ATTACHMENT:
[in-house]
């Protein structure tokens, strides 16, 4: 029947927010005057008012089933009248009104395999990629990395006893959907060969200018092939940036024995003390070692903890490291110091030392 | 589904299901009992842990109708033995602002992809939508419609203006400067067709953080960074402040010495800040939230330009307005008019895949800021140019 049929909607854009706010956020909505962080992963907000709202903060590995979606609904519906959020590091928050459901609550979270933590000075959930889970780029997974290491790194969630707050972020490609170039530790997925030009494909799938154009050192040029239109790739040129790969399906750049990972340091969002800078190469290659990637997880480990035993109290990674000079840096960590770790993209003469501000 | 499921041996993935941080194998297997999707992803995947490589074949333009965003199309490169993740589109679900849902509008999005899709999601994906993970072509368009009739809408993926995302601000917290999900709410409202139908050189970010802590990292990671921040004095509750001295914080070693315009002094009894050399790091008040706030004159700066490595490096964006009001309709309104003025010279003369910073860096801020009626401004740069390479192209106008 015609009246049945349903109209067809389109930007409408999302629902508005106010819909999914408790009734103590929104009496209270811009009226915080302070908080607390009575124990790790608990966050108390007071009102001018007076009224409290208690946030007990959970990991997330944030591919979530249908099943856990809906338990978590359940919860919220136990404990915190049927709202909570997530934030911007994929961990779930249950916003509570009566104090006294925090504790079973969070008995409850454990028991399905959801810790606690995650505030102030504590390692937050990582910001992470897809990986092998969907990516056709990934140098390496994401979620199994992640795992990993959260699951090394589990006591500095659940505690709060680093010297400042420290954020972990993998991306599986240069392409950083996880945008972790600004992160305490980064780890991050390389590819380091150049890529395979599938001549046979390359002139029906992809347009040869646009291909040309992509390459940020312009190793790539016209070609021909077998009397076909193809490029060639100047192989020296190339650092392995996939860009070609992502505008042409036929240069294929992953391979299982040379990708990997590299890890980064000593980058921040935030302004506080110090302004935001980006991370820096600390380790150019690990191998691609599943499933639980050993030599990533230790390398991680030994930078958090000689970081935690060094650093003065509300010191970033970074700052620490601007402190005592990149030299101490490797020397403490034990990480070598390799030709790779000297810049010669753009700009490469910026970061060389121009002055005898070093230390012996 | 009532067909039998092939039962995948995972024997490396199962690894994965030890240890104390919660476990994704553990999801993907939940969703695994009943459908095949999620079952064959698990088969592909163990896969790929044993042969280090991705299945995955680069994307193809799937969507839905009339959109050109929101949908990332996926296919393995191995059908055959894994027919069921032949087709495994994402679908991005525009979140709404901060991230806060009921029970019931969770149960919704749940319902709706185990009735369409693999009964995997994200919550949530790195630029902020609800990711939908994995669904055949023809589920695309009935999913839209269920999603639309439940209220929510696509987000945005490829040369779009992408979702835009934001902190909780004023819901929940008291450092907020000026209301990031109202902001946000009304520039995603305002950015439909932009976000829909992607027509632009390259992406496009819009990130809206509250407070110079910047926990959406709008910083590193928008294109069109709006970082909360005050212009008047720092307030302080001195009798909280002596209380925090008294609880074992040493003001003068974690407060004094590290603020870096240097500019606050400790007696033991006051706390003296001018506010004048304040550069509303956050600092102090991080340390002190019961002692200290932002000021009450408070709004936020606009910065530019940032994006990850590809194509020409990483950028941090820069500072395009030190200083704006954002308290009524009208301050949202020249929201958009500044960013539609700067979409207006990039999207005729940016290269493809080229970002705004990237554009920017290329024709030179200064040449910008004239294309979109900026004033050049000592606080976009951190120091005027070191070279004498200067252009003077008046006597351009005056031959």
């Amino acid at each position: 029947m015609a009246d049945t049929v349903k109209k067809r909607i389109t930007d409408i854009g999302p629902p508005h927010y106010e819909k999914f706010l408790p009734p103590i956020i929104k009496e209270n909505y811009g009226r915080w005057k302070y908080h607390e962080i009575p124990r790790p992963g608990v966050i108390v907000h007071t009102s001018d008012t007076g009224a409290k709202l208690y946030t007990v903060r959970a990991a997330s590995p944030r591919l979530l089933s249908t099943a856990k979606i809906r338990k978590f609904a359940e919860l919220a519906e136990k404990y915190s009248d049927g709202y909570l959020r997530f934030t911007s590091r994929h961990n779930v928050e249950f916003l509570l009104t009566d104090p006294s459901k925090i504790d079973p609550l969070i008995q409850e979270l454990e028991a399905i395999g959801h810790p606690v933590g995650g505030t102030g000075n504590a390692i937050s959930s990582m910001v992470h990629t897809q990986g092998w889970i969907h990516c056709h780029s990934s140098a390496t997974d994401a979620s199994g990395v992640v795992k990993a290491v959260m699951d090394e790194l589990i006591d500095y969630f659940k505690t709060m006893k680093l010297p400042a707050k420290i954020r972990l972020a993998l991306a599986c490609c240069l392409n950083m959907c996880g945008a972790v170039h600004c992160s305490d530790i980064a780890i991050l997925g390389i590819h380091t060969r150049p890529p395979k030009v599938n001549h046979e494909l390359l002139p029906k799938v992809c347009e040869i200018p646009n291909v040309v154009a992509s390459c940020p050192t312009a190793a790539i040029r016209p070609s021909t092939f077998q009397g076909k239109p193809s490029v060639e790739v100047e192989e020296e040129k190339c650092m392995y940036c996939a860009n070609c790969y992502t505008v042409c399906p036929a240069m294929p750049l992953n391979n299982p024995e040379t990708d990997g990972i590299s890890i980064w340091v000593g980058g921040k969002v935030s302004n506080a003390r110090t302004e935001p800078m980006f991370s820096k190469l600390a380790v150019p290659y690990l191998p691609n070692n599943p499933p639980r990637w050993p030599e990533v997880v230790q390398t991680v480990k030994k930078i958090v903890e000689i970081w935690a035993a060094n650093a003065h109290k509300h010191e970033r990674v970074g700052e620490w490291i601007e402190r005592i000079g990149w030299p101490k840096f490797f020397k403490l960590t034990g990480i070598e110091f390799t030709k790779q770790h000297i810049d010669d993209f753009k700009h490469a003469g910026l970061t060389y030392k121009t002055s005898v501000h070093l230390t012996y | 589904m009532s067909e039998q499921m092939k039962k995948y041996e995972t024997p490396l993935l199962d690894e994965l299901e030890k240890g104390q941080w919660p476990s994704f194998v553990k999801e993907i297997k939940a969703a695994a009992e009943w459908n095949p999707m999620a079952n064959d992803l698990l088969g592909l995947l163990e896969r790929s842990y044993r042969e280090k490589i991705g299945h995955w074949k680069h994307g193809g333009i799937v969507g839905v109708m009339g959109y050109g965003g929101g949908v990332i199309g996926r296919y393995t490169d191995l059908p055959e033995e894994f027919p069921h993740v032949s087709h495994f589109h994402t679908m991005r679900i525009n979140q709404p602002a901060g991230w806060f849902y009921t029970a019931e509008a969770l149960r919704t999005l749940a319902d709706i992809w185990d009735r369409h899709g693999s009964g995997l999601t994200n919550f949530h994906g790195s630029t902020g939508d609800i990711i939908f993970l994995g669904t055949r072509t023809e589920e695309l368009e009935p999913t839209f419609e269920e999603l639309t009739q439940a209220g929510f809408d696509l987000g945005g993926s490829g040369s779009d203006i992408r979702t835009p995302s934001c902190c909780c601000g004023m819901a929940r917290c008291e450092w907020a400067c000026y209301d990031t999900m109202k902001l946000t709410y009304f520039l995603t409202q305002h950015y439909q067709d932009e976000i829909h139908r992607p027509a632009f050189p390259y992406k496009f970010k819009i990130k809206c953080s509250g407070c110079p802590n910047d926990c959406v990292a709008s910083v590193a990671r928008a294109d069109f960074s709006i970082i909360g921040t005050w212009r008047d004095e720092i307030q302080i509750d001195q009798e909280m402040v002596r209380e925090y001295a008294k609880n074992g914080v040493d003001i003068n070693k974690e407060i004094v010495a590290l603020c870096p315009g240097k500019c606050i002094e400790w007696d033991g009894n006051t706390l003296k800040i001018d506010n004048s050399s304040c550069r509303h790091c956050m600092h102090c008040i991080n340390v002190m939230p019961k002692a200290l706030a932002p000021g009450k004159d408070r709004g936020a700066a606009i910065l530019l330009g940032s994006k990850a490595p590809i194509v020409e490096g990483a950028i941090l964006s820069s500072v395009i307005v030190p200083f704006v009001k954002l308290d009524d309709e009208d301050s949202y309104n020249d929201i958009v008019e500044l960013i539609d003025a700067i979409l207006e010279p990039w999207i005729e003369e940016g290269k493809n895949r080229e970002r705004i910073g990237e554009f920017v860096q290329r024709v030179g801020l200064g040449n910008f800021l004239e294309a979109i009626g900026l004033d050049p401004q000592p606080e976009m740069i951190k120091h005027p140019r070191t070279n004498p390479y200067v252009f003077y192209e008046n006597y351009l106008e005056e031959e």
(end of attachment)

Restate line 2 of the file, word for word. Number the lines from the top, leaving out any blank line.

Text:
């Protein structure tokens, strides 16, 4: 029947927010005057008012089933009248009104395999990629990395006893959907060969200018092939940036024995003390070692903890490291110091030392 | 589904299901009992842990109708033995602002992809939508419609203006400067067709953080960074402040010495800040939230330009307005008019895949800021140019 049929909607854009706010956020909505962080992963907000709202903060590995979606609904519906959020590091928050459901609550979270933590000075959930889970780029997974290491790194969630707050972020490609170039530790997925030009494909799938154009050192040029239109790739040129790969399906750049990972340091969002800078190469290659990637997880480990035993109290990674000079840096960590770790993209003469501000 | 499921041996993935941080194998297997999707992803995947490589074949333009965003199309490169993740589109679900849902509008999005899709999601994906993970072509368009009739809408993926995302601000917290999900709410409202139908050189970010802590990292990671921040004095509750001295914080070693315009002094009894050399790091008040706030004159700066490595490096964006009001309709309104003025010279003369910073860096801020009626401004740069390479192209106008 015609009246049945349903109209067809389109930007409408999302629902508005106010819909999914408790009734103590929104009496209270811009009226915080302070908080607390009575124990790790608990966050108390007071009102001018007076009224409290208690946030007990959970990991997330944030591919979530249908099943856990809906338990978590359940919860919220136990404990915190049927709202909570997530934030911007994929961990779930249950916003509570009566104090006294925090504790079973969070008995409850454990028991399905959801810790606690995650505030102030504590390692937050990582910001992470897809990986092998969907990516056709990934140098390496994401979620199994992640795992990993959260699951090394589990006591500095659940505690709060680093010297400042420290954020972990993998991306599986240069392409950083996880945008972790600004992160305490980064780890991050390389590819380091150049890529395979599938001549046979390359002139029906992809347009040869646009291909040309992509390459940020312009190793790539016209070609021909077998009397076909193809490029060639100047192989020296190339650092392995996939860009070609992502505008042409036929240069294929992953391979299982040379990708990997590299890890980064000593980058921040935030302004506080110090302004935001980006991370820096600390380790150019690990191998691609599943499933639980050993030599990533230790390398991680030994930078958090000689970081935690060094650093003065509300010191970033970074700052620490601007402190005592990149030299101490490797020397403490034990990480070598390799030709790779000297810049010669753009700009490469910026970061060389121009002055005898070093230390012996 | 009532067909039998092939039962995948995972024997490396199962690894994965030890240890104390919660476990994704553990999801993907939940969703695994009943459908095949999620079952064959698990088969592909163990896969790929044993042969280090991705299945995955680069994307193809799937969507839905009339959109050109929101949908990332996926296919393995191995059908055959894994027919069921032949087709495994994402679908991005525009979140709404901060991230806060009921029970019931969770149960919704749940319902709706185990009735369409693999009964995997994200919550949530790195630029902020609800990711939908994995669904055949023809589920695309009935999913839209269920999603639309439940209220929510696509987000945005490829040369779009992408979702835009934001902190909780004023819901929940008291450092907020000026209301990031109202902001946000009304520039995603305002950015439909932009976000829909992607027509632009390259992406496009819009990130809206509250407070110079910047926990959406709008910083590193928008294109069109709006970082909360005050212009008047720092307030302080001195009798909280002596209380925090008294609880074992040493003001003068974690407060004094590290603020870096240097500019606050400790007696033991006051706390003296001018506010004048304040550069509303956050600092102090991080340390002190019961002692200290932002000021009450408070709004936020606009910065530019940032994006990850590809194509020409990483950028941090820069500072395009030190200083704006954002308290009524009208301050949202020249929201958009500044960013539609700067979409207006990039999207005729940016290269493809080229970002705004990237554009920017290329024709030179200064040449910008004239294309979109900026004033050049000592606080976009951190120091005027070191070279004498200067252009003077008046006597351009005056031959």